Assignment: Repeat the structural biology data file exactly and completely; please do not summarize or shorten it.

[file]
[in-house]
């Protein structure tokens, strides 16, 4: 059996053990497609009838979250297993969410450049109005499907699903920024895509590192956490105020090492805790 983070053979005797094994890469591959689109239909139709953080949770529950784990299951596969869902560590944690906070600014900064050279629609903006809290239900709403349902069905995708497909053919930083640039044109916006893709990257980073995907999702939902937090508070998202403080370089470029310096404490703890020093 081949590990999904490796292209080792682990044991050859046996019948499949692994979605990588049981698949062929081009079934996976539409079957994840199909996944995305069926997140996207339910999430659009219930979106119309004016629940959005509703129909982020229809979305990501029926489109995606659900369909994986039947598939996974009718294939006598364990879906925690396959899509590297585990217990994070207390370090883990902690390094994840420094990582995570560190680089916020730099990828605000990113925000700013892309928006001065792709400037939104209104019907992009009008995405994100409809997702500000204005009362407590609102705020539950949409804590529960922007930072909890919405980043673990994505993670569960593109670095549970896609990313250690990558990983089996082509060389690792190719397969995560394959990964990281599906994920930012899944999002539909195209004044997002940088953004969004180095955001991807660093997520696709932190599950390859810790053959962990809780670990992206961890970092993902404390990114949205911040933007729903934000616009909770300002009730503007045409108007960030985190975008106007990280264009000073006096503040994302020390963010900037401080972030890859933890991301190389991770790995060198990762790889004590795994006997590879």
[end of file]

[in-house]
């Protein structure tokens, strides 16, 4: 059996053990497609009838979250297993969410450049109005499907699903920024895509590192956490105020090492805790 983070053979005797094994890469591959689109239909139709953080949770529950784990299951596969869902560590944690906070600014900064050279629609903006809290239900709403349902069905995708497909053919930083640039044109916006893709990257980073995907999702939902937090508070998202403080370089470029310096404490703890020093 081949590990999904490796292209080792682990044991050859046996019948499949692994979605990588049981698949062929081009079934996976539409079957994840199909996944995305069926997140996207339910999430659009219930979106119309004016629940959005509703129909982020229809979305990501029926489109995606659900369909994986039947598939996974009718294939006598364990879906925690396959899509590297585990217990994070207390370090883990902690390094994840420094990582995570560190680089916020730099990828605000990113925000700013892309928006001065792709400037939104209104019907992009009008995405994100409809997702500000204005009362407590609102705020539950949409804590529960922007930072909890919405980043673990994505993670569960593109670095549970896609990313250690990558990983089996082509060389690792190719397969995560394959990964990281599906994920930012899944999002539909195209004044997002940088953004969004180095955001991807660093997520696709932190599950390859810790053959962990809780670990992206961890970092993902404390990114949205911040933007729903934000616009909770300002009730503007045409108007960030985190975008106007990280264009000073006096503040994302020390963010900037401080972030890859933890991301190389991770790995060198990762790889004590795994006997590879």